SiTime Releases MEMS Oven-Controlled Oscillators as GPS Fail-Safe

December 13, 2023 by Arjun Nijhawan

This ruggedized version of SiTime's Epoch platform acts as a holdover when GPS signals drop because of inclement weather, spoofing, jamming, or other disruptions. 

SiTime recently released the Endura Epoch Platform, a MEMS oven-controlled oscillator (OCXO) designed to increase the security of PNT systems against disruptions such as jamming. SiTime developed this platform to help protect personnel and prevent critical equipment failure. The Endura Epoch Platform provides an “ultra-stable” local clock for mission-critical electronics in the event of a GPS failure, the company says.


Endura Epoch Platform

Endura Epoch Platform provides a highly accurate and stable clock. Image used courtesy of SiTime


SiTime describes it as a “ruggedized” continuation of the Epoch Platform released in September.


“Ruggedization” Through MEMS Technology

The key objective behind the new Endura Epoch Platform is to provide precise and redundant timing to mission-critical positioning, navigation, and timing (PNT) services in the event of a GPS disruption.

Since GPS relies on four satellites to calculate the exact location of the receiver, it is susceptible to attacks such as jamming, an amplified RF signal intercepting incoming GPS signals. If a device’s GPS capability is jammed, it needs a backup clock source of equal precision to continue functioning properly.

The Endura Epoch Platform's MEMS (Micro-ElectroMechanical System) oscillators enable redundancy with a precise clock that offers a programmable frequency from 10 MHz to 220 MHz. Some variants of the Endura Epoch Platform can also operate without a reference clock (holdover condition) with a time error of only three microseconds over 24 hours.


Endura Epoch time error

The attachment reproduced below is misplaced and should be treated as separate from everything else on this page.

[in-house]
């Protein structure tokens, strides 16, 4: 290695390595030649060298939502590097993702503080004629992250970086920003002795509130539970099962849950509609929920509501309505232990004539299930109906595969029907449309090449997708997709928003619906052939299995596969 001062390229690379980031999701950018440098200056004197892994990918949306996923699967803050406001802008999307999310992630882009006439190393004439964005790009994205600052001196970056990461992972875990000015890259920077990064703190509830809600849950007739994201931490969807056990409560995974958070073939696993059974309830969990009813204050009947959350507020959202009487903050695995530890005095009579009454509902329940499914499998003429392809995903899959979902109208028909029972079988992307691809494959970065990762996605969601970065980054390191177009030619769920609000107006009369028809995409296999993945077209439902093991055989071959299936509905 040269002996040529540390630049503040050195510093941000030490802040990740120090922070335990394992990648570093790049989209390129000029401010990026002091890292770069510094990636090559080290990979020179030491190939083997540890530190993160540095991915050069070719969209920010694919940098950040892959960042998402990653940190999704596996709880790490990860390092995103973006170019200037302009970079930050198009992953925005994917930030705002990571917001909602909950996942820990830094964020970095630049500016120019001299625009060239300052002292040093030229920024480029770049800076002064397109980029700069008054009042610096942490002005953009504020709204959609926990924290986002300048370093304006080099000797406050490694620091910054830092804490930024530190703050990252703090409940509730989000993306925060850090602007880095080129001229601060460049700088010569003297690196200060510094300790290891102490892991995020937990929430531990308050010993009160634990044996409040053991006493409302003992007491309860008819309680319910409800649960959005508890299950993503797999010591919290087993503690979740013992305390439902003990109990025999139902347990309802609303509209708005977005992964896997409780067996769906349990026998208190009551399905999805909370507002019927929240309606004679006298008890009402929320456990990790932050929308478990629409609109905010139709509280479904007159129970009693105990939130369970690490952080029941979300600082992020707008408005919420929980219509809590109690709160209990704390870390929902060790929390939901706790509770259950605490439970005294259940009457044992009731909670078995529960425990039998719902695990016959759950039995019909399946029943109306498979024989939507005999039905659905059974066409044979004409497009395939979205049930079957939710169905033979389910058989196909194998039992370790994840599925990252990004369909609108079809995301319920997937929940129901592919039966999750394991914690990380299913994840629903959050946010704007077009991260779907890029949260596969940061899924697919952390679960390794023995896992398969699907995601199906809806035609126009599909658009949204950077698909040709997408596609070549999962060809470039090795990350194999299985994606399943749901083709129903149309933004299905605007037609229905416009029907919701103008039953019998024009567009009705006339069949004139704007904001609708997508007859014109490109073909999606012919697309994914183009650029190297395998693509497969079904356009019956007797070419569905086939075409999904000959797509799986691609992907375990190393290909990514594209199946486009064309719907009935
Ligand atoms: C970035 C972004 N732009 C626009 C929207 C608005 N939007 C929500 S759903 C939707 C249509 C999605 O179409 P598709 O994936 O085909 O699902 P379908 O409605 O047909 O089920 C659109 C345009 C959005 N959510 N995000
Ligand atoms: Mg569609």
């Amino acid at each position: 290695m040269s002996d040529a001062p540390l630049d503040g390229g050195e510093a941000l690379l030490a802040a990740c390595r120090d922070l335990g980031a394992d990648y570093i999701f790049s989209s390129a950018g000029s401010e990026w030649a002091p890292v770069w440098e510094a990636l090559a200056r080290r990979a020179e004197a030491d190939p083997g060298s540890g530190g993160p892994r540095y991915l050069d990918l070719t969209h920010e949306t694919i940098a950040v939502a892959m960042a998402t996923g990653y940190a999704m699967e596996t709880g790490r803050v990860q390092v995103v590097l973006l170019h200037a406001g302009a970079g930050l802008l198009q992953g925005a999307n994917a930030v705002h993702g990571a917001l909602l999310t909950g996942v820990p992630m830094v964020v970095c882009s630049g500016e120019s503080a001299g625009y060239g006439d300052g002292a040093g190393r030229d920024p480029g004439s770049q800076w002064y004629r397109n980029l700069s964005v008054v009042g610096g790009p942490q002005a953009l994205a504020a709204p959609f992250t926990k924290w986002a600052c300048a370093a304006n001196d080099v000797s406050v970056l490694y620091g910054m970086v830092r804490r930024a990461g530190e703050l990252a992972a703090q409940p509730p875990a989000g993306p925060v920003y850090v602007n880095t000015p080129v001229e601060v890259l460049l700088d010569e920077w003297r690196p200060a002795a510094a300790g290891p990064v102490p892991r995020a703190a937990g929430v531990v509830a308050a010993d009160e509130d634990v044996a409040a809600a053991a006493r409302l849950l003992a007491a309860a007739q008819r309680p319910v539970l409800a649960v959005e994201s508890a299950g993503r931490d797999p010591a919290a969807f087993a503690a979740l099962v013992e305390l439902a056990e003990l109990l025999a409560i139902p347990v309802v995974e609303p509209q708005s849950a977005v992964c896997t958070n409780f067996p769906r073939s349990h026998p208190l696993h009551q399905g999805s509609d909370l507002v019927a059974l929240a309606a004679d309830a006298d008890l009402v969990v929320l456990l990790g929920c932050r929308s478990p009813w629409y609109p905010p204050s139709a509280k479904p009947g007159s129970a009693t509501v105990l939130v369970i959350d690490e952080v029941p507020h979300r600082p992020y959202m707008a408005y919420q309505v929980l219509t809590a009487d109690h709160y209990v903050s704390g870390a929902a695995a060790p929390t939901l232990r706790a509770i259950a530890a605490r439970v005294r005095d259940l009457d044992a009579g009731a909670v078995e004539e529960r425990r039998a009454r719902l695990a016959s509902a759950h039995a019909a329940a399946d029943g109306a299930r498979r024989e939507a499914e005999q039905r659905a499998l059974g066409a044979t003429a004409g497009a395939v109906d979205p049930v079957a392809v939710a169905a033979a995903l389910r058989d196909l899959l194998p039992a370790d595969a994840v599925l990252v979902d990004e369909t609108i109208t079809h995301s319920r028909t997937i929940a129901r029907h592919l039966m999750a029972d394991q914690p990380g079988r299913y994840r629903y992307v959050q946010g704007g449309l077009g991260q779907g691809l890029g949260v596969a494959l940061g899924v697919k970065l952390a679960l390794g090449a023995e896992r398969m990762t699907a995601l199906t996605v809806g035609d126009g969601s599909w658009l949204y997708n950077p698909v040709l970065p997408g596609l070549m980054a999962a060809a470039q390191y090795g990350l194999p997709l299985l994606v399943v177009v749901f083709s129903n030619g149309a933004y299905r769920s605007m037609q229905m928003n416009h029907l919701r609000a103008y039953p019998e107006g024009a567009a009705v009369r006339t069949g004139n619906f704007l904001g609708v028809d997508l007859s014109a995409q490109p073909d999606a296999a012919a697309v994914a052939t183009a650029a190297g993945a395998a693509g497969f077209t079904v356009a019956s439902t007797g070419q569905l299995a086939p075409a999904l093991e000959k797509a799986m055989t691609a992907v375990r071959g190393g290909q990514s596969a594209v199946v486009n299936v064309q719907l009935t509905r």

Endura Epoch time error. Image used courtesy of SiTime

Because the oscillator uses MEMS—tiny silicon structures—instead of a quartz crystal, it is physically more resilient in a small form factor. SiTime says the Endura Epoch Platform offers 20x better shock sensitivity, 30x better reliability, and 70x better g-sensitivity (a device’s sensitivity to acceleration) than quartz crystal. 


The Tiny Form Factor Packs a Punch

According to the datasheet (available from SiTime upon request), the Endura Epoch Platform is the industry’s “smallest ruggedized MEMS oven-controlled oscillator”, with a footprint of only 9 mm x 7 mm. SiTime offers the platform in four different variants: SiT7111, SiT7112, SiT7101, and SiT7102. 


Endura Epoch Platform

Endura Epoch Platform has a small form factor to fit in various PNT systems. Image used courtesy of SiTime


While all four have the same physical footprint, each variant differs in holdover, frequency range, and over-temperature parts per billion (ppb). In this context, ppb refers to the deviation of the oscillator frequency over the allowed operating temperature (-40°C to 95°C). The SiT7111 has an over-temp ppb of only 1, making it very stable as environmental temperatures change. 


MEMS-Based Oscillators Gain Traction

Due to their resilience, MEMS-based technology is gaining traction for applications that require physical durability and stability against environmental stressors. These applications are not just limited to semiconductors and defense. NASA has been conducting extensive research into MEMS oscillators for space use cases, such as satellites, which experience intense environmental stressors from vibration, acceleration, and temperature.


MEMS vs. quartz crystal oscillator measurements

MEMS vs. quartz crystal oscillator measurements. Image used courtesy of ECS Inc International

While MEMS does have clear advantages, quartz oscillators excel in certain areas. For instance, quartz crystal oscillators generally have better phase noise and jitter performance. According to ECS Inc. International, quartz has a better Q (quality) factor than MEMS, making it useful in applications that are sensitive to jitter and where environmental resilience is less important. 

Endura OCXOs can, however, act as a holdover when PNT systems lose GPS signals because of inclement weather, spoofing, jamming, or other disruptions.